It is time to ‘fess up. At least for me. I need to take a chill pill. I’ve been running around in circles the past few months, unsatisfied with certain aspects of my older daughter’s schooling system. So, it was time to either fix the situation or take a chill pill. I’ve decided to do the latter, but boy is it hard.
Why? I suspect it’s somewhat my cultural background and partly my personal circumstances. I was raised in a competitive environment and culture, with zero tolerance for academic failure. Hence, I have certain expectations of my children. I also don’t like laziness, and I can be hard on my kids because I see that negative aspect in myself at times.
However, three things have recently given me a reality check on parenting this way. The first is my husband asking “Isn’t it enough that the kids are happy?” (What’s wrong with being a happy overachiever? But I take his point). Secondly, I ask myself the questions, “Am I this way with them because I need them to be something I am not?” This is where parenting gets down and dirty; the self-reflection part and whether you are doing the right thing by your child versus yourself. Thirdly, I recently read a CNN article that stated, between 2007 and 2015 the suicide rate for girls between the ages of 15 and 19 doubled, reaching a 40-year high in 2015. This statistic concerns me as a mother of two girls because other research corroborates increasing levels of anxiety in girls (double that of boys) which ultimately affects their learning.
The reason for this, says Rachel Simmons, author of Enough As She Is: How to Help Girls Move Beyond Impossible Standards of Success to Live Healthy, Happy, and Fulfilling Lives, is that girls are growing up with enormous expectations of personal and professional success.
“I have been asking adolescent girls to describe what it means to them to be successful,” she writes. “They tell me they are under pressure to be superhuman: ambitious, smart and hardworking, athletic, pretty and sexy, socially active, nice and popular. Both online and off. The sheer impossibility of measuring up has left a generation of girls with the enduring belief that, no matter how many achievements they rack up, they are not enough as they are. We are raising a generation of girls who may look exceptional on paper but are often anxious and overwhelmed in life. Who feel that, no matter how hard they try, they will never be smart enough, successful enough, pretty enough, thin enough, well-liked enough, witty enough online or sexy enough.” With a daughter of her own, she realized that to help girls become stronger and more confident, we have to urgently attend to their emotional health.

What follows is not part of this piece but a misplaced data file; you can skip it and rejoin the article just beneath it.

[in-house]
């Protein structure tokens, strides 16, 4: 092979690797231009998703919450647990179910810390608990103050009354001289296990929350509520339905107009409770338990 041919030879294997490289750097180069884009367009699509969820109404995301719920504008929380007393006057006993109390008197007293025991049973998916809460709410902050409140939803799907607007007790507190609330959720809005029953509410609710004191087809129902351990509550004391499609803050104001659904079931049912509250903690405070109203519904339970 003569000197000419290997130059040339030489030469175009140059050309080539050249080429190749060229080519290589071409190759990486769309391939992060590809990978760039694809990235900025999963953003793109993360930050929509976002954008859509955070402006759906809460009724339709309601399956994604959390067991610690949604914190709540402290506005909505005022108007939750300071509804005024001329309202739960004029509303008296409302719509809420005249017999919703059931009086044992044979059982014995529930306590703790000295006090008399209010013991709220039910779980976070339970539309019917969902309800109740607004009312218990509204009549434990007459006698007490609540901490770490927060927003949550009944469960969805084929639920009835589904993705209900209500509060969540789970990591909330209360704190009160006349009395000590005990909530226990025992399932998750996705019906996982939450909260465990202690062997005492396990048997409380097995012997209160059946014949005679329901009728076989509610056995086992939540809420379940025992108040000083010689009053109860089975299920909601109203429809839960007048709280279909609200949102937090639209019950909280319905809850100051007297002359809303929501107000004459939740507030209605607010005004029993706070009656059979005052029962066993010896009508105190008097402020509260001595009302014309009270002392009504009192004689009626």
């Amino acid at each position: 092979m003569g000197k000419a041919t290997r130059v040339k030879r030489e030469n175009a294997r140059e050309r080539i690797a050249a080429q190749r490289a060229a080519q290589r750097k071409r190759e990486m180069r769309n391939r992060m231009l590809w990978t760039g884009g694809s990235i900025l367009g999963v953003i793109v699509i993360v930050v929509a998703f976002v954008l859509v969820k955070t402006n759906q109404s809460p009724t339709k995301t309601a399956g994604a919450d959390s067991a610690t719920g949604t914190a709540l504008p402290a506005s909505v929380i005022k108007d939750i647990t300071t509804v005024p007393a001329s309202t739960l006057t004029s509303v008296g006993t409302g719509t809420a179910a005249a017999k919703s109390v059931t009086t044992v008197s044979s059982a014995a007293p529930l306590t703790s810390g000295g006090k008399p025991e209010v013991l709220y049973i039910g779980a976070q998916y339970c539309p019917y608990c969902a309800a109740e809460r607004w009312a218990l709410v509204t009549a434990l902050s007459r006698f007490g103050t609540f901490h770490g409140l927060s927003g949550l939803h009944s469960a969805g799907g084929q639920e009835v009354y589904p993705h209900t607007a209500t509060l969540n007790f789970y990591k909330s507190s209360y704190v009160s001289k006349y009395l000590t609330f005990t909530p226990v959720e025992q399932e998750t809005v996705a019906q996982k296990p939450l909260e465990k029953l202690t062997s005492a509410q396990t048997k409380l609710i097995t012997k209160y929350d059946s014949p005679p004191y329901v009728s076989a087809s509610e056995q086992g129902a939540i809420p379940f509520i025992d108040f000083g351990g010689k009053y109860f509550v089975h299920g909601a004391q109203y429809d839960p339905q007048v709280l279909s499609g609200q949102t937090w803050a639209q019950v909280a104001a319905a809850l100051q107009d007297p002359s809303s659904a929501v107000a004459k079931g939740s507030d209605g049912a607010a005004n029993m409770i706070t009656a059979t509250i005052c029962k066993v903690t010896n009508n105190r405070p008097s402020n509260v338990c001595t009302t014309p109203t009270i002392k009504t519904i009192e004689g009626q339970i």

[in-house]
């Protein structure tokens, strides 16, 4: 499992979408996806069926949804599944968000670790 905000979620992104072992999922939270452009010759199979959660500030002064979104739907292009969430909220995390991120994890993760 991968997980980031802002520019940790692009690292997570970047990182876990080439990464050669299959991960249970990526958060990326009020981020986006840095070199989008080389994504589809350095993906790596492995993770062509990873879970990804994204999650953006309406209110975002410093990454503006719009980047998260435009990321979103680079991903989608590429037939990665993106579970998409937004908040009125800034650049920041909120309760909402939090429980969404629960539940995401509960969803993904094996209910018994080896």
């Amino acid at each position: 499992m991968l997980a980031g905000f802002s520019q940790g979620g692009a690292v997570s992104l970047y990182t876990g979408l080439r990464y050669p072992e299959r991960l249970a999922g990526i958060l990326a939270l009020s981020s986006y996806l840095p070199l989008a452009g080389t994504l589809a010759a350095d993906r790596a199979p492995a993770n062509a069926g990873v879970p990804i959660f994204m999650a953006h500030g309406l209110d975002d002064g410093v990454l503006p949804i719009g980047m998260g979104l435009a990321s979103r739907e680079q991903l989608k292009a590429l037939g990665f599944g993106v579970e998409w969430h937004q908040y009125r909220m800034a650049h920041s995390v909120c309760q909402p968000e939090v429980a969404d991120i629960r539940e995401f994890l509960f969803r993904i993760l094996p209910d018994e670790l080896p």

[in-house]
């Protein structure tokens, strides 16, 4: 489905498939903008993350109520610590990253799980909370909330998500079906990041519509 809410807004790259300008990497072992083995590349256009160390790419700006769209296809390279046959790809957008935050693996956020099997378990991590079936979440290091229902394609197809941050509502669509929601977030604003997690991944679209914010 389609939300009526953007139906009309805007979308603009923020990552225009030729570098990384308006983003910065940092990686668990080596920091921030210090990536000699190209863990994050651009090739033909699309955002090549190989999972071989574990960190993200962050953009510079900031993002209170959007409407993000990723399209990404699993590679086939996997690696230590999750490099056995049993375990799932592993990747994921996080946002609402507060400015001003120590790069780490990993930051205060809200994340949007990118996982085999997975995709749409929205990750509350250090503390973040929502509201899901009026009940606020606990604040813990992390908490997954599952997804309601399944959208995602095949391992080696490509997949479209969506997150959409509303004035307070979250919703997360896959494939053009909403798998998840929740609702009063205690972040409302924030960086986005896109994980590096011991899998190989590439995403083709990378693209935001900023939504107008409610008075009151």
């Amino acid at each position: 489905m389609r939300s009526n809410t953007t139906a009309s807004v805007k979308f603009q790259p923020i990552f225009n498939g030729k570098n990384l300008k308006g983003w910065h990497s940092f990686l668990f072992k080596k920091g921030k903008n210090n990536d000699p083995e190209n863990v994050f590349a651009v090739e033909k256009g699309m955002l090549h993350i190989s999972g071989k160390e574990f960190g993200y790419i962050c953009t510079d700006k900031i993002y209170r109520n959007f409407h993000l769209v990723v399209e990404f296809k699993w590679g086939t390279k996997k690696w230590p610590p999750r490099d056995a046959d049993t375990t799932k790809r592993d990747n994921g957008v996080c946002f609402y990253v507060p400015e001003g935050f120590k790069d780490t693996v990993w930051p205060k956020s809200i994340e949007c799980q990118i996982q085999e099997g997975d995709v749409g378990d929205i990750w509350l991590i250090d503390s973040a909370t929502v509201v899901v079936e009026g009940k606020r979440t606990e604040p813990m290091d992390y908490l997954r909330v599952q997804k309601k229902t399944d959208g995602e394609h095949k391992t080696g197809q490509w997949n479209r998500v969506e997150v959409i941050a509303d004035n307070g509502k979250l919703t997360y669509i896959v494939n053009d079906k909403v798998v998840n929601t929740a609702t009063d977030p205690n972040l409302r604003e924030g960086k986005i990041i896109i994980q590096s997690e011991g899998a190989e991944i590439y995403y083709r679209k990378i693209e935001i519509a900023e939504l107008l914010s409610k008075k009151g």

Reading this gave me a different type of ‘chill,’ the kind that ran down my spine. I know tweens and teens who are high achievers, yet suffer depression and anxiety, some with long-lasting consequences that will affect them into adulthood. So this research isn’t anecdotal, it is personal. The chill also made me realize I might be part of the problem. I come from a generation and culture that expects women to be able to look good in a bikini, bake scones for school and deliver a presentation to a board the next morning. I realize with horror that I also have these unrealistic expectations of myself and confessing this is like coughing up a giant root from my lungs because this root has been there for years. I need to take a huge step backward to examine why I think this is normal, let alone achievable. I don’t currently do all those things, but I have friends that do. So, perhaps it is my feelings of inadequacy that I subconsciously project onto my children. This is a terrible realization, as I certainly don’t want them to end up one of those statistics.
So now that I have ‘fessed up, what do I do? As an educator, Simmons focuses on healthy risk-taking, conflict resolution, self-advocacy, managing friendships, and the giving and receiving of feedback to build resilience and adaptability. Ironically, these are some of the values that my daughter’s school teaches. You see why this has not been easy parenting self-reflection? I am comforted though, by Simmons’ statement that “This is an era in which parents are probably the least confident they've ever been in themselves. If we want our kids to feel like they are enough, the parents have to feel like they are enough."
Hence, I’ve decided on the chill pill - enough is enough, especially with the expectations. Not just for myself, but more importantly, my precious daughters.
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